table our-nets {10.0.0.0/16, 127.0.0.0/8}
table our-domains {example.com, example.net}

listen on all tls pki mail.example.com hostname mail.example.com
listen on lo0 port 10025 tag AMAVIS
listen on all port 587 tls-require pki mail.example.com auth <passwd-smtps> hostname mail.example.com

accept form local for local alias <aliases> deliver to mbox  # Send local mail according to aliases.
reject from ! source <our-nets> for ! domain <our-domains>  # No open relay!
reject from ! source <our-nets> sender "@example.com" for any
reject from any for domain <our-domains> recipient ! <relay-recipients>
accept tagged AMAVIS from source <our-nets> for any relay pki mail.example.com
accept tagged AMAVIS from any for domain <our-domains> relay pki mail.example.com
accept from any for any relay via smtp://127.0.0.1:10024  # Send to Amavis.

We added the reject rule (and the file /etc/mail/relay-recipients) to only relay mail for some internal addresses

Enable all services, and start them:

#  rcctl enable freshclam clamd spamassassin amavisd smtpd
#  rcctl start freshclam clamd spamassassin amavisd smtpd

Outlooks and Gmail don’t play well with Graylisting!

spamd uses a tuple of sending server IP, sender email address, and recipient email to greylist. Unfortunately, some sender have big pools of machines, so the retry send may come from a different IP than the one listed in the spamdb tuple.

A kind soul wrote a shell script to grab SPF records from such senders, and feed them to PF.

Install the spf_fetch utility:

--- nostromo ~ $  mkdir repo
--- nostromo ~ $  cd repo/
--- nostromo repo $  git clone https://github.com/akpoff/spf_fetch
--- nostromo repo $  cd spf_fetch/
--- nostromo spf_fetch $  doas make install
cp spf_fetch     "/usr/local/bin/"
cp spf_update_pf "/usr/local/bin/"
cp experimental/spf_mta_capture "/usr/local/bin/"
cp spf_fetch.1     "/usr/local/man/man1/"
cp spf_update_pf.1 "/usr/local/man/man1/"
cp experimental/spf_mta_capture.1 "/usr/local/man/man1/"

Define a list of common/safe (but greylist-breaking) senders:

--- nostromo ~ $  doas vim /etc/mail/common_domains
amazonses.com
aol.com
att.net
charter.net
comcast.net
cox.net
email.com
gmail.com
googlemail.com
google.com
hotmail.com
icloud.com
mac.com
me.com
mail.com
msn.com
live.com
outlook.com
sbcglobal.net
verizon.net
yahoo.com

Hook into PF:

--- nostromo ~ $  doas vim /etc/pf.conf
table <spamd-white> persist
table <nospamd> persist file "/etc/mail/nospamd"
table <common_white> persist file "/etc/mail/common_domains_ips"
set block-policy drop
set skip on { lo }
block drop in quick from urpf-failed to any
block drop log all
pass in on egress inet proto tcp from any to any port smtp divert-to 127.0.0.1 port spamd
pass in log on egress proto tcp from <spamd-white> to any port smtp
pass in log on egress proto tcp from <nospamd> to any port smtp
pass in log on egress proto tcp from <common_white> to any port smtp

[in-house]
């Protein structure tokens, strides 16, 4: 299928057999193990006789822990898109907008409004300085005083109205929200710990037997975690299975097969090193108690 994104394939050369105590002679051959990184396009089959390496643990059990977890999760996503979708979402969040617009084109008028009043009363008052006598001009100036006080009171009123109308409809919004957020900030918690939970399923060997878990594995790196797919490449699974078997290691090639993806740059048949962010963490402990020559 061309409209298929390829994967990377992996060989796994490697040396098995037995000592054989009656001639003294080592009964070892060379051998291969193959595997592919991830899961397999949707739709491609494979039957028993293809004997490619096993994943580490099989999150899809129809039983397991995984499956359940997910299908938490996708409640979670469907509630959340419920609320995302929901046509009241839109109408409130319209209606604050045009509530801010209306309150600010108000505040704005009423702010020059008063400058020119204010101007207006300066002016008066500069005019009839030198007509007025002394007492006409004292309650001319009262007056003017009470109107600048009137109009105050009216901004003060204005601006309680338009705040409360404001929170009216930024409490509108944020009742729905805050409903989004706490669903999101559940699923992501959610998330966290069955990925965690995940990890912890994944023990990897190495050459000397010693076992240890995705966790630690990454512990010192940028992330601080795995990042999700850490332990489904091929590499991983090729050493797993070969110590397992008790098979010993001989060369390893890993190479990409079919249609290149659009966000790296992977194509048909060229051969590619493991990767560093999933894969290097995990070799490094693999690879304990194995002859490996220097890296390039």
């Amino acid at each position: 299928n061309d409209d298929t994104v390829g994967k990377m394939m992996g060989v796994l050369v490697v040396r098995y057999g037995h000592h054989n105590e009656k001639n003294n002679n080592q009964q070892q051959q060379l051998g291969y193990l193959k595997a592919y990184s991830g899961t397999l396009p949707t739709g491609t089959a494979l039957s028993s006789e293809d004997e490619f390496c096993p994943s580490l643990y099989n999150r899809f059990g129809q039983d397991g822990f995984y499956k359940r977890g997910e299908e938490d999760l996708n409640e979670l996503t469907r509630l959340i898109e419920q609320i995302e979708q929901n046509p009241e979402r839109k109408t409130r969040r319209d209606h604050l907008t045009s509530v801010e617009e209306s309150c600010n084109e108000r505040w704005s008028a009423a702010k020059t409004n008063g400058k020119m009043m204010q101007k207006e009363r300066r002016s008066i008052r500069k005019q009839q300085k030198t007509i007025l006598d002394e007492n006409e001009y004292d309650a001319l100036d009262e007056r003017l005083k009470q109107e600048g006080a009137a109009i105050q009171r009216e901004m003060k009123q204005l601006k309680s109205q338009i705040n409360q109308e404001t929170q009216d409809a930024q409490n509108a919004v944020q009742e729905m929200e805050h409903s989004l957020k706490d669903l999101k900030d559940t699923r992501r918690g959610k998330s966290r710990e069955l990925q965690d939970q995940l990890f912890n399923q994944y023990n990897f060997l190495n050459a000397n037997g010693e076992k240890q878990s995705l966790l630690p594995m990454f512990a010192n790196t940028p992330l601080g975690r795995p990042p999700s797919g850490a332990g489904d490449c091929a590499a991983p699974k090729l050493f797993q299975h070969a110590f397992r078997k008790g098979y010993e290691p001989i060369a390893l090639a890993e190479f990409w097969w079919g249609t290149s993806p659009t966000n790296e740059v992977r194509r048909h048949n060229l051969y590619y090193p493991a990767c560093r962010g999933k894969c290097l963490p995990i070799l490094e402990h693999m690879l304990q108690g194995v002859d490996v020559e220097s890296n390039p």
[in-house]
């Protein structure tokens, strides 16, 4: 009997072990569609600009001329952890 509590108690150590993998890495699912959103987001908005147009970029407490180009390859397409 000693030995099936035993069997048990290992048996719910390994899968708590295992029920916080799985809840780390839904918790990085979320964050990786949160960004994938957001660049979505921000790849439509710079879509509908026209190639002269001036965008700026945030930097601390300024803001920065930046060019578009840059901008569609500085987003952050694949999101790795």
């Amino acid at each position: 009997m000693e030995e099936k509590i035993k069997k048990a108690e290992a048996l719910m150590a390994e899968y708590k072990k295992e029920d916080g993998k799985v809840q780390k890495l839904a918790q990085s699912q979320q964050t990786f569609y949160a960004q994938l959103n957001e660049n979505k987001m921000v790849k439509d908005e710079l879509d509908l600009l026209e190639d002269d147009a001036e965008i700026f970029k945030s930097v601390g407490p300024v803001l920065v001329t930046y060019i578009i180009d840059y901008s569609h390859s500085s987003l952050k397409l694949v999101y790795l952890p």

pass in inet proto tcp from any to any port { 22 443 587 }
pass in inet proto icmp from 10.0.0.0/24 to self
pass out on egress proto { tcp udp icmp icmp6 } all modulate state
pass out log on egress proto tcp to any port smtp
--- nostromo ~ $  doas touch /etc/mail/common_domains_ips
--- nostromo ~ $  doas pfctl -F all -f /etc/pf.conf

Note that the table name spamd-white is hard-coded. See spamd(8).

Give it a whirl:

--- nostromo ~ $  doas spf_update_pf
247 addresses added.
--- nostromo ~ $  doas pfctl -T show -t common_white
17.36.0.0/16
17.41.0.0/16
17.58.0.0/16
17.110.0.0/15
17.111.110.0/23
...

New smtpd.conf Grammar

As of mid-2018, a new grammar for smtpd.conf is on the horizon.

The big change splits rules into an “action” line and a “match” line.

Although I have yet to test this, our updated smtpd.conf will look something like:

pki mail.example.com cert "/etc/ssl/example.com.crt"
pki mail.example.com key "/etc/ssl/private/example.com.key"

table aliases file:/etc/mail/aliases
table passwd-smtps file:/etc/mail/passwd-smtps
table relay-recipients file:/etc/mail/relay-recipients
table our-nets {10.0.0.0/16, 127.0.0.0/8}
table our-domains {example.com, example.net}

listen on all tls pki mail.example.com hostname mail.example.com
listen on lo0 port 10025 tag AMAVIS
listen on all port 587 tls-require pki mail.example.com auth <passwd-smtps> hostname mail.example.com

action "local" mbox alias <aliases>
action "relay" relay
action "amavis" relay host smtp://127.0.0.1:10024

match from local for local action "local"
match from ! src <our-nets> for ! domain <our-domains> reject
match from ! src <our-nets> sender "@example.com" reject
match for domain <our-domains> recipient ! <relay-recipients> reject
match tag AMAVIS from src <our-nets> action "relay"
match tag AMAVIS for domain <our-domains> action "relay"
match for any action "amavis"

References

mail flow diagram